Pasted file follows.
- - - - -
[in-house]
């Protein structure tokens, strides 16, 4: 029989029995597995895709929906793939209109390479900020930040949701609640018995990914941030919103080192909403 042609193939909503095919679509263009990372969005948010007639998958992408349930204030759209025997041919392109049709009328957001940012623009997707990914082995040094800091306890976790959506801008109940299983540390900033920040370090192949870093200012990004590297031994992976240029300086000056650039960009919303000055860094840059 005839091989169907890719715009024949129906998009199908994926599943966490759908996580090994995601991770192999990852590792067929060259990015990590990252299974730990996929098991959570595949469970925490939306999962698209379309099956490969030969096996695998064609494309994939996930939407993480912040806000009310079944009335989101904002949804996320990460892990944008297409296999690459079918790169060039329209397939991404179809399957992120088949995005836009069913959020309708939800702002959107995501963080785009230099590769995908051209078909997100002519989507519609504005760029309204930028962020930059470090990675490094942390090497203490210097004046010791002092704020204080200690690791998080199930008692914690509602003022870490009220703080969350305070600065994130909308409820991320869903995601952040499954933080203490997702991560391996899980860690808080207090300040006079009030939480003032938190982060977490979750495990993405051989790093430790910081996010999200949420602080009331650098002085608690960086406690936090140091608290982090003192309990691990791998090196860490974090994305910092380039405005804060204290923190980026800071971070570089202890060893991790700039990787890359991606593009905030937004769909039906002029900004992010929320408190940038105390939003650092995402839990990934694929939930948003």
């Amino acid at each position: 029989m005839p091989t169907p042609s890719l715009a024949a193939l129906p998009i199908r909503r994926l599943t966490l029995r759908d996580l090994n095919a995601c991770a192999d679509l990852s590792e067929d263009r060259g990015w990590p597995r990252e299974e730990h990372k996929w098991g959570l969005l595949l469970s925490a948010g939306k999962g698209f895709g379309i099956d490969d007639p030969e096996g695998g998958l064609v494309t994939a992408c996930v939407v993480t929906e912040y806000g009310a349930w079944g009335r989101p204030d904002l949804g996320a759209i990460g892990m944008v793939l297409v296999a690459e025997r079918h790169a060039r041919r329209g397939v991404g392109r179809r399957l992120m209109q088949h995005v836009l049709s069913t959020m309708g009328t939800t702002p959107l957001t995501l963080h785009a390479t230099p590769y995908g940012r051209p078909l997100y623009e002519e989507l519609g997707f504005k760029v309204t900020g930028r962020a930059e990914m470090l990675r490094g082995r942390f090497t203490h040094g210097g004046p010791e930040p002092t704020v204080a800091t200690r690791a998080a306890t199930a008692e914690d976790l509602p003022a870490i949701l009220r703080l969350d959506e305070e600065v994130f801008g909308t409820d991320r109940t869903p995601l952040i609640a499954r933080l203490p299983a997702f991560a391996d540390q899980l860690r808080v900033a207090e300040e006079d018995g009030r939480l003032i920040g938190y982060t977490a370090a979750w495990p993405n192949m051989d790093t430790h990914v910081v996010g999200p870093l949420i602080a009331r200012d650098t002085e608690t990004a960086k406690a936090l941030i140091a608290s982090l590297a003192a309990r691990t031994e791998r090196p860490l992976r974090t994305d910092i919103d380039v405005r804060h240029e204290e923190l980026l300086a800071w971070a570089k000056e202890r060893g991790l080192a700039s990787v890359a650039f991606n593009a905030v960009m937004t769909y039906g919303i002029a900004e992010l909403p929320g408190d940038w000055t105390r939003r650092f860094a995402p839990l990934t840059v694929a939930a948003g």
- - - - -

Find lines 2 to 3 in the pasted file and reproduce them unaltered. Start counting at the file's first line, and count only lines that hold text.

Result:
């Protein structure tokens, strides 16, 4: 029989029995597995895709929906793939209109390479900020930040949701609640018995990914941030919103080192909403 042609193939909503095919679509263009990372969005948010007639998958992408349930204030759209025997041919392109049709009328957001940012623009997707990914082995040094800091306890976790959506801008109940299983540390900033920040370090192949870093200012990004590297031994992976240029300086000056650039960009919303000055860094840059 005839091989169907890719715009024949129906998009199908994926599943966490759908996580090994995601991770192999990852590792067929060259990015990590990252299974730990996929098991959570595949469970925490939306999962698209379309099956490969030969096996695998064609494309994939996930939407993480912040806000009310079944009335989101904002949804996320990460892990944008297409296999690459079918790169060039329209397939991404179809399957992120088949995005836009069913959020309708939800702002959107995501963080785009230099590769995908051209078909997100002519989507519609504005760029309204930028962020930059470090990675490094942390090497203490210097004046010791002092704020204080200690690791998080199930008692914690509602003022870490009220703080969350305070600065994130909308409820991320869903995601952040499954933080203490997702991560391996899980860690808080207090300040006079009030939480003032938190982060977490979750495990993405051989790093430790910081996010999200949420602080009331650098002085608690960086406690936090140091608290982090003192309990691990791998090196860490974090994305910092380039405005804060204290923190980026800071971070570089202890060893991790700039990787890359991606593009905030937004769909039906002029900004992010929320408190940038105390939003650092995402839990990934694929939930948003």
């Amino acid at each position: 029989m005839p091989t169907p042609s890719l715009a024949a193939l129906p998009i199908r909503r994926l599943t966490l029995r759908d996580l090994n095919a995601c991770a192999d679509l990852s590792e067929d263009r060259g990015w990590p597995r990252e299974e730990h990372k996929w098991g959570l969005l595949l469970s925490a948010g939306k999962g698209f895709g379309i099956d490969d007639p030969e096996g695998g998958l064609v494309t994939a992408c996930v939407v993480t929906e912040y806000g009310a349930w079944g009335r989101p204030d904002l949804g996320a759209i990460g892990m944008v793939l297409v296999a690459e025997r079918h790169a060039r041919r329209g397939v991404g392109r179809r399957l992120m209109q088949h995005v836009l049709s069913t959020m309708g009328t939800t702002p959107l957001t995501l963080h785009a390479t230099p590769y995908g940012r051209p078909l997100y623009e002519e989507l519609g997707f504005k760029v309204t900020g930028r962020a930059e990914m470090l990675r490094g082995r942390f090497t203490h040094g210097g004046p010791e930040p002092t704020v204080a800091t200690r690791a998080a306890t199930a008692e914690d976790l509602p003022a870490i949701l009220r703080l969350d959506e305070e600065v994130f801008g909308t409820d991320r109940t869903p995601l952040i609640a499954r933080l203490p299983a997702f991560a391996d540390q899980l860690r808080v900033a207090e300040e006079d018995g009030r939480l003032i920040g938190y982060t977490a370090a979750w495990p993405n192949m051989d790093t430790h990914v910081v996010g999200p870093l949420i602080a009331r200012d650098t002085e608690t990004a960086k406690a936090l941030i140091a608290s982090l590297a003192a309990r691990t031994e791998r090196p860490l992976r974090t994305d910092i919103d380039v405005r804060h240029e204290e923190l980026l300086a800071w971070a570089k000056e202890r060893g991790l080192a700039s990787v890359a650039f991606n593009a905030v960009m937004t769909y039906g919303i002029a900004e992010l909403p929320g408190d940038w000055t105390r939003r650092f860094a995402p839990l990934t840059v694929a939930a948003g």